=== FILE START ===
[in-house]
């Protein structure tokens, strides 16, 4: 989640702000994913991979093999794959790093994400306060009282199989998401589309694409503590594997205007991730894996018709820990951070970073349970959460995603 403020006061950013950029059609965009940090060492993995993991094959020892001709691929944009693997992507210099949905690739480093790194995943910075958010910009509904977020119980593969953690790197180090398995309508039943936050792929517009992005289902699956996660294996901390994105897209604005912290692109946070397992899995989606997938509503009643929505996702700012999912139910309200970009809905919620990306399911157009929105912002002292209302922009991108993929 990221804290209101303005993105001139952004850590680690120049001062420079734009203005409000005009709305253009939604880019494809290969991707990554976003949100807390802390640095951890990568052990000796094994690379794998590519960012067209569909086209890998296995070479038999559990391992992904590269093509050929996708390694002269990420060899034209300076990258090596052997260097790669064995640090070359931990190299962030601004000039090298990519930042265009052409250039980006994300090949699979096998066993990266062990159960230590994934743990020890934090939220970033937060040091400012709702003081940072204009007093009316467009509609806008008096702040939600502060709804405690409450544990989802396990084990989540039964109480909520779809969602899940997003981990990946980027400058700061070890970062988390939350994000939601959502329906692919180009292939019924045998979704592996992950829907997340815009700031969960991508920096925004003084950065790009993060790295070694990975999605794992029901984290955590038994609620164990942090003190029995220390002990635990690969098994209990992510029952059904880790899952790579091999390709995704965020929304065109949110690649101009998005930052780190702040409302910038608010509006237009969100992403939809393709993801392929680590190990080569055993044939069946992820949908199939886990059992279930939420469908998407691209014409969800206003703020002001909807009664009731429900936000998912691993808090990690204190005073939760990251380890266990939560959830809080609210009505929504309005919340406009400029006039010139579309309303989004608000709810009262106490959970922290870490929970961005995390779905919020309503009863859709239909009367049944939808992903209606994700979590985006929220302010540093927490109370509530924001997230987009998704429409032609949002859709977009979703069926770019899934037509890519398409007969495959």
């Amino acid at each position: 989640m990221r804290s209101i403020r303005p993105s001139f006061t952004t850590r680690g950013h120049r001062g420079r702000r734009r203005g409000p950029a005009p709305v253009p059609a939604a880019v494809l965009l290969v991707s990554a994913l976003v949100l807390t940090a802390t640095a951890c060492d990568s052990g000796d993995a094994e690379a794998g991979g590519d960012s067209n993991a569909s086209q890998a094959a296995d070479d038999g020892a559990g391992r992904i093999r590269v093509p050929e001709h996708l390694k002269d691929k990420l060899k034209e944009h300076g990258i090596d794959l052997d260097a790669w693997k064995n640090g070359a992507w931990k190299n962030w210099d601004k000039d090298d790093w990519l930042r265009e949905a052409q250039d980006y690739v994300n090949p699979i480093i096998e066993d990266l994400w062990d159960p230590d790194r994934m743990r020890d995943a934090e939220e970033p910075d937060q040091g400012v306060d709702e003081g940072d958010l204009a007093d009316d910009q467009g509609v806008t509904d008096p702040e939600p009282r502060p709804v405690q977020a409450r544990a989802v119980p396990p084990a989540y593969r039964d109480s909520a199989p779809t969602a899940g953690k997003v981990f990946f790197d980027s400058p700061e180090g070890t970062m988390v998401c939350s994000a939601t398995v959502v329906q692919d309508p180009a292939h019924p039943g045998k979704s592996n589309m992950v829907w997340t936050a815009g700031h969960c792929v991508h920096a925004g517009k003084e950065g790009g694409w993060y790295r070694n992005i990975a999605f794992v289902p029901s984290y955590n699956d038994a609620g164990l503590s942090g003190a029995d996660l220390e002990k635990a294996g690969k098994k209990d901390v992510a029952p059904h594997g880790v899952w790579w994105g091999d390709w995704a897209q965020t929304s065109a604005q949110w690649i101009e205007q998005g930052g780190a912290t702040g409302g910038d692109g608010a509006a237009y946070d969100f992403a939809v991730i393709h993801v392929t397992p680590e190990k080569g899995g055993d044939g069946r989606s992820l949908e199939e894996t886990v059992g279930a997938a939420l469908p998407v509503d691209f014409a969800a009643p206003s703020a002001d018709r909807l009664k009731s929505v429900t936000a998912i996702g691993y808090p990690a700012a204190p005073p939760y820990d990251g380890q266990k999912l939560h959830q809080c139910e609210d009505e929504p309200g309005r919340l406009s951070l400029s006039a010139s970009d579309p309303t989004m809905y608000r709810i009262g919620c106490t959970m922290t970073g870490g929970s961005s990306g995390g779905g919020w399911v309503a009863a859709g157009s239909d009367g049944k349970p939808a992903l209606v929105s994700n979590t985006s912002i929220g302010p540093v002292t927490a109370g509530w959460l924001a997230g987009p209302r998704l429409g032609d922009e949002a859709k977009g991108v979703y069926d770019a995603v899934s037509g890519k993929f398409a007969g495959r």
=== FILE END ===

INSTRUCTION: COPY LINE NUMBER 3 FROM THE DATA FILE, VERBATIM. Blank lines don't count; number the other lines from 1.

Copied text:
């Amino acid at each position: 989640m990221r804290s209101i403020r303005p993105s001139f006061t952004t850590r680690g950013h120049r001062g420079r702000r734009r203005g409000p950029a005009p709305v253009p059609a939604a880019v494809l965009l290969v991707s990554a994913l976003v949100l807390t940090a802390t640095a951890c060492d990568s052990g000796d993995a094994e690379a794998g991979g590519d960012s067209n993991a569909s086209q890998a094959a296995d070479d038999g020892a559990g391992r992904i093999r590269v093509p050929e001709h996708l390694k002269d691929k990420l060899k034209e944009h300076g990258i090596d794959l052997d260097a790669w693997k064995n640090g070359a992507w931990k190299n962030w210099d601004k000039d090298d790093w990519l930042r265009e949905a052409q250039d980006y690739v994300n090949p699979i480093i096998e066993d990266l994400w062990d159960p230590d790194r994934m743990r020890d995943a934090e939220e970033p910075d937060q040091g400012v306060d709702e003081g940072d958010l204009a007093d009316d910009q467009g509609v806008t509904d008096p702040e939600p009282r502060p709804v405690q977020a409450r544990a989802v119980p396990p084990a989540y593969r039964d109480s909520a199989p779809t969602a899940g953690k997003v981990f990946f790197d980027s400058p700061e180090g070890t970062m988390v998401c939350s994000a939601t398995v959502v329906q692919d309508p180009a292939h019924p039943g045998k979704s592996n589309m992950v829907w997340t936050a815009g700031h969960c792929v991508h920096a925004g517009k003084e950065g790009g694409w993060y790295r070694n992005i990975a999605f794992v289902p029901s984290y955590n699956d038994a609620g164990l503590s942090g003190a029995d996660l220390e002990k635990a294996g690969k098994k209990d901390v992510a029952p059904h594997g880790v899952w790579w994105g091999d390709w995704a897209q965020t929304s065109a604005q949110w690649i101009e205007q998005g930052g780190a912290t702040g409302g910038d692109g608010a509006a237009y946070d969100f992403a939809v991730i393709h993801v392929t397992p680590e190990k080569g899995g055993d044939g069946r989606s992820l949908e199939e894996t886990v059992g279930a997938a939420l469908p998407v509503d691209f014409a969800a009643p206003s703020a002001d018709r909807l009664k009731s929505v429900t936000a998912i996702g691993y808090p990690a700012a204190p005073p939760y820990d990251g380890q266990k999912l939560h959830q809080c139910e609210d009505e929504p309200g309005r919340l406009s951070l400029s006039a010139s970009d579309p309303t989004m809905y608000r709810i009262g919620c106490t959970m922290t970073g870490g929970s961005s990306g995390g779905g919020w399911v309503a009863a859709g157009s239909d009367g049944k349970p939808a992903l209606v929105s994700n979590t985006s912002i929220g302010p540093v002292t927490a109370g509530w959460l924001a997230g987009p209302r998704l429409g032609d922009e949002a859709k977009g991108v979703y069926d770019a995603v899934s037509g890519k993929f398409a007969g495959r």